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Summaries and analysis of recent Delaware court decisions concerning business-related litigation.
Morris James Blogs
Showing 9 posts from July 2016.
The Delaware Supreme Court held in Corwin v. KKR Financial Holdings, that "when a transaction not subject to the entire fairness standard is approved by a fully-informed, uncoerced vote of the disinterested stockholders, the business judgment rule applies," even when a stockholder vote is statutorily required and the transaction is otherwise subject to the Revlon, 125 A.3d 304, 308-09 (Del. 2015),standard of review. More ›
Peter Ladig recently served as a guest on an episode of the podcast, Business Divorce Roundtable, hosted by Peter Mahler. The title of the podcast was, “Business Divorce, Delaware Style” and Mr. Ladig and Kurt Heyman discussed their experience with business divorce cases in the Delaware Court of Chancery and the developments in Delaware law affecting such cases.
Please click here to listen to the podcast.
In Angus v. Ajio, C.A. No. 11895-VCG (Del. Ch. May 13, 2016), the plaintiffs sought to enjoin an arbitration initiated against them as officers of MoGo Sport. In the arbitration, certain members of the company (who were defendants in the court proceeding) asserted claims for breach of fiduciary duty, fraud and violations of the company's operating agreement, arising from the alleged misappropriation of an opportunity presented to the company. The plaintiffs argued, among other things, that the arbitration provision was too narrow to encompass the breach of fiduciary duty claims, as it covered "all disputes among members or former members over the provisions of [the operating agreement]." Applying the holdings in James & Jackson v. Willie Gary, C.A. No. 59 (March 14, 2006),and McLaughlin v. McCann, C.A. No. 3067-VCS (Feb. 21, 2008), the court found that, because the defendants' argument for arbitrability of the claim for breach of fiduciary duty was not frivolous, it should be decided by the arbitrator. Thus, the plaintiffs' request for injunctive relief was denied and the question of arbitrability of the breach of fiduciary claim was referred to arbitration. More ›
It is often said that Delaware limited liability companies are creatures of contract. Drafters of LLC agreements have the freedom to craft an LLC that best suits their goals. For instance, LLCs can be drafted to allow the members to manage the affairs of the LLC. LLCs can also be created so that members appoint a manager or managers to govern the LLC. Drafters can also mold an LLC to mimic a corporation by having the LLC's affairs governed by a board of directors. What practitioners must know is that when an LLC's governance features mimic another type of entity, a court analyzing a dispute involving that LLC will likely draw from existing precedent. So, where an LLC was created to parrot a corporation's governance structure, a court will likely look to corporate law for guidance in resolving a dispute. More ›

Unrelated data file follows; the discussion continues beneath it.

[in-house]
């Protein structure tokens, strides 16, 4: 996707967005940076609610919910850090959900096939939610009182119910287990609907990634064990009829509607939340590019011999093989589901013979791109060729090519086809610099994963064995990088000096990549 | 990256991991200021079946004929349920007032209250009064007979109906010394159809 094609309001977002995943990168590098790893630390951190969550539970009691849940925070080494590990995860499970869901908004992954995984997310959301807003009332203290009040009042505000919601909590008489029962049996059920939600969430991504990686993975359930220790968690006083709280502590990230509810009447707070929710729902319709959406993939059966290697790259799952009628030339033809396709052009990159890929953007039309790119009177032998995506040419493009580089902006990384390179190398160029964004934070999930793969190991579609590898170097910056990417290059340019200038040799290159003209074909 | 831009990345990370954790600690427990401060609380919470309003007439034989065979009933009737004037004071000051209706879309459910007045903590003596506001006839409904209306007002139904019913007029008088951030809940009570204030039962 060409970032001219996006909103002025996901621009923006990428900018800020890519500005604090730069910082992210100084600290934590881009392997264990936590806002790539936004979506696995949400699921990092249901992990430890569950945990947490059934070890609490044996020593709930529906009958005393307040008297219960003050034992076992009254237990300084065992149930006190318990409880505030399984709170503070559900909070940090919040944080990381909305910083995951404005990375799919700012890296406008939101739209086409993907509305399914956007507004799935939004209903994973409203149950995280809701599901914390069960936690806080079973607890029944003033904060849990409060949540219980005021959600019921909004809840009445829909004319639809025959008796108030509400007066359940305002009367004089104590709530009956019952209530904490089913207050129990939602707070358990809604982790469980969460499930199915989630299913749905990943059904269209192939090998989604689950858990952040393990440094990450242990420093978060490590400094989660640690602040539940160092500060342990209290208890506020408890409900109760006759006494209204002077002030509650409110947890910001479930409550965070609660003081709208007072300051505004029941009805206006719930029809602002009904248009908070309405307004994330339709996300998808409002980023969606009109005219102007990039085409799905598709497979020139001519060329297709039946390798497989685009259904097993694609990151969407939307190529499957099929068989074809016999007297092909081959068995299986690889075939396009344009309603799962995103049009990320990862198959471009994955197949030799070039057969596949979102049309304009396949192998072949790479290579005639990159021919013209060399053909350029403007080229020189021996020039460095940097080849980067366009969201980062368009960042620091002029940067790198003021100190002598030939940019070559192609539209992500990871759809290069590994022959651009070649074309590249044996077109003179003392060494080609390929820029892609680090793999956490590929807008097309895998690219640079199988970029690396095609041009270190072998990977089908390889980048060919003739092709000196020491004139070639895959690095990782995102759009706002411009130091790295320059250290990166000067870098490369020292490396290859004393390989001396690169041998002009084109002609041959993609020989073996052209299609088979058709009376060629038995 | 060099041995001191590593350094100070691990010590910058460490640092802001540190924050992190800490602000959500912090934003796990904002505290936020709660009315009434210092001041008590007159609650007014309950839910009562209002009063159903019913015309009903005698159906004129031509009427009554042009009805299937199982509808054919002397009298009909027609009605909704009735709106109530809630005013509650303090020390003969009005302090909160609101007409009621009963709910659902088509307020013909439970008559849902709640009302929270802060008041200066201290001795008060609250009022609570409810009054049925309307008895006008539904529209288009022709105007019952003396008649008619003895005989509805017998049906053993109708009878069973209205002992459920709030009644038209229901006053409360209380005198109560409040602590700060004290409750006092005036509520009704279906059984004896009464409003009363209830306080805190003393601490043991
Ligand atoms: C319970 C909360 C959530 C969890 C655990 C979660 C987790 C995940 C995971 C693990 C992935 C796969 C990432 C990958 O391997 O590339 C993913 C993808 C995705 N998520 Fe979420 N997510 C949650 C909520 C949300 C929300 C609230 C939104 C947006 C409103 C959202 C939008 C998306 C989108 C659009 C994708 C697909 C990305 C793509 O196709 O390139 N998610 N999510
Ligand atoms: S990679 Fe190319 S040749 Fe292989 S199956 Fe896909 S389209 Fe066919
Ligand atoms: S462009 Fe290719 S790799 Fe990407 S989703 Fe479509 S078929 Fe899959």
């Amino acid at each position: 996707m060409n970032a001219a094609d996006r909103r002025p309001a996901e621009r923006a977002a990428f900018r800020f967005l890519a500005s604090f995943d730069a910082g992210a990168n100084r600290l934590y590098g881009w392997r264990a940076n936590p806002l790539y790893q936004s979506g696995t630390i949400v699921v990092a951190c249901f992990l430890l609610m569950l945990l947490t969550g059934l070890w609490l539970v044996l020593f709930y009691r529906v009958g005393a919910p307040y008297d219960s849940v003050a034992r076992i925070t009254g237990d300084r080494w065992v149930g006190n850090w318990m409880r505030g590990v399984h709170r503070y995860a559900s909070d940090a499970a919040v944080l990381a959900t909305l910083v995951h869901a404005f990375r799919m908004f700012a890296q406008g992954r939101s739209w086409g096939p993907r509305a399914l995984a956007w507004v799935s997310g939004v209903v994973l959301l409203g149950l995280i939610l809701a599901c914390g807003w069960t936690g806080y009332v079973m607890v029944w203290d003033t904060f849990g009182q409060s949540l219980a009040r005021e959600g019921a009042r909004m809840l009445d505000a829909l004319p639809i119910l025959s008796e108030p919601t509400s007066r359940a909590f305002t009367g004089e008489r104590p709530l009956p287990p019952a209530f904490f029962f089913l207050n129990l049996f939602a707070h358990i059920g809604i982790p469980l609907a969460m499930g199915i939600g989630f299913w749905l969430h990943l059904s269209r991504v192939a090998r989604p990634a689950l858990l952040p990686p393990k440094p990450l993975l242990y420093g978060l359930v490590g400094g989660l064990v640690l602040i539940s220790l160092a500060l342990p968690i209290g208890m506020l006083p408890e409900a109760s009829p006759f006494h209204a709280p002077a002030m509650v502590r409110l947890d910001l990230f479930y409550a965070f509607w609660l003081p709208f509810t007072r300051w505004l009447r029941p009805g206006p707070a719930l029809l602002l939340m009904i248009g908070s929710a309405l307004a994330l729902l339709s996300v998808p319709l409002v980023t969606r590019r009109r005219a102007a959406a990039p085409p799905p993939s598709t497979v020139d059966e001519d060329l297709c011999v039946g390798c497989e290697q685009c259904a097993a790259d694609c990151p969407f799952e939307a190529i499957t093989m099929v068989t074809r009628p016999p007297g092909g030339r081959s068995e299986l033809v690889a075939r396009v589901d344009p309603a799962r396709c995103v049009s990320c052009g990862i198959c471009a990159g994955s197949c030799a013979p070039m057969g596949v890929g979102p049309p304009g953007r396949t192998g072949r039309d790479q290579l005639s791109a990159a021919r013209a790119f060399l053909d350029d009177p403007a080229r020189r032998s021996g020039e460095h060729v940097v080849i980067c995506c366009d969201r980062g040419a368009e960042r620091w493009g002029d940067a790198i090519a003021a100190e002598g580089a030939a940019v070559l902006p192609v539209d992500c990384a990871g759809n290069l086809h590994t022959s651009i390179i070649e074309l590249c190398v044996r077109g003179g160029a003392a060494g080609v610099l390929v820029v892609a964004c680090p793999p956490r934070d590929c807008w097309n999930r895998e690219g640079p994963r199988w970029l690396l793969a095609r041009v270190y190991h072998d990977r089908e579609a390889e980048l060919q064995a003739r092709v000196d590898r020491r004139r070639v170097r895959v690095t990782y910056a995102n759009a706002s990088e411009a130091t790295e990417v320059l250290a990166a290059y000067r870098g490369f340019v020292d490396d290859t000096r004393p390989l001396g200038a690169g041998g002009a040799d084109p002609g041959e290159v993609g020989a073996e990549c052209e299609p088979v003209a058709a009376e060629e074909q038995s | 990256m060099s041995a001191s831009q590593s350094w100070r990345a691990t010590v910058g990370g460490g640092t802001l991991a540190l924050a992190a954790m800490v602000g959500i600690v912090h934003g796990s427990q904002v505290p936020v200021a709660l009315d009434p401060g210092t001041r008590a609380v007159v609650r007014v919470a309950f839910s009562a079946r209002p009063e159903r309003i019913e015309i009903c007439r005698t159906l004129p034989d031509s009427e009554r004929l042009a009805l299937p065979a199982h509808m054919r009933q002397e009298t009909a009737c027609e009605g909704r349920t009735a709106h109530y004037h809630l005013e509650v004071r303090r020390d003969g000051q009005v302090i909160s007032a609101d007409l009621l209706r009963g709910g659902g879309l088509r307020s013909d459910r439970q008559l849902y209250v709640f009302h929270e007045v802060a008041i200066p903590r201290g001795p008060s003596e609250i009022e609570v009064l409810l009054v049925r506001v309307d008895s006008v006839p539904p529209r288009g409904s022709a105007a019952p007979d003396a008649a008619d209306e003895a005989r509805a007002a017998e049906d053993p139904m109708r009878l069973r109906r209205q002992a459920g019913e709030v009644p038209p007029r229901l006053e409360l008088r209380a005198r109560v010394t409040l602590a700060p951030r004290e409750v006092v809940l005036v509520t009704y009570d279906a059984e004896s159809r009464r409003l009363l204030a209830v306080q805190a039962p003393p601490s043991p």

In what might be one of the most important decisions this year, the Court held that the tender of their shares by a majority of the stockholders invokes an “irrebuttable” presumption that the business judgment rule applies and, as a result, the complaint generally must be dismissed. This extends the Delaware Supreme Court’s Corwin decision to the tender offer context. While the tender offer aspect of this case will get the most notice, the concept of an “irrebuttable” business judgment rule may prove to be more important. For when that form of the business judgment rule applies, only facts demonstrating waste will let a complaint survive a motion to dismiss. Of course, waste is almost impossible to successfully allege under Delaware law.
What happens when a derivative claim is filed outside of Delaware and then is dismissed by that other court? Well even if the other complaint might have stood up in Delaware, the subsequently filed Delaware case will also be dismissed when the law of the state where the case was dismissed gives preclusive affect to such a dismissal. This result again shows that Delaware is respectful of other jurisdictions and that Delaware litigation may be threatened by bad filings elsewhere.
This decision deals with the always difficult world of what beta to use in a DCF valuation. The Court’s analysis is an exhaustive review of the alternative approaches and is particularly helpful in valuing a publicly traded company in some financial turmoil.
This detailed decision explains how to interpret multiple sources, such as bylaws and contracts, to determine any conditions to the right to have attorney fees advanced. Absent some provision that ties each source together, each acts as an independent right to advancement. Thus, a condition imposed by one source is not a condition to advancement under an independent source of that right.
Parties who at the signing of a merger agreement are eager to close may have a change of heart if intervening adverse market conditions reduce or eliminate the economic benefits.
Those changing market conditions often do not affect the buyer and seller equally. In that circumstance one party may wish to avoid, and the other to consummate, the transaction.
A Delaware court faced with a claim for specific performance on the one hand and a request on the other for declaratory judgment that a party is excused from its contractual obligation will apply traditional principles of contract interpretation and standards applicable to an award of equitable relief. That is exactly what the Delaware Court of Chancery did in denying the plaintiff's request for specific performance in Williams Companies v. Energy Transfer Equity, C.A. No. 12168-VCG (Del. Ch. June 24, 2016), a case with instructive lessons for practitioners regarding when the Court of Chancery will decline specifically to enforce a merger agreement. More ›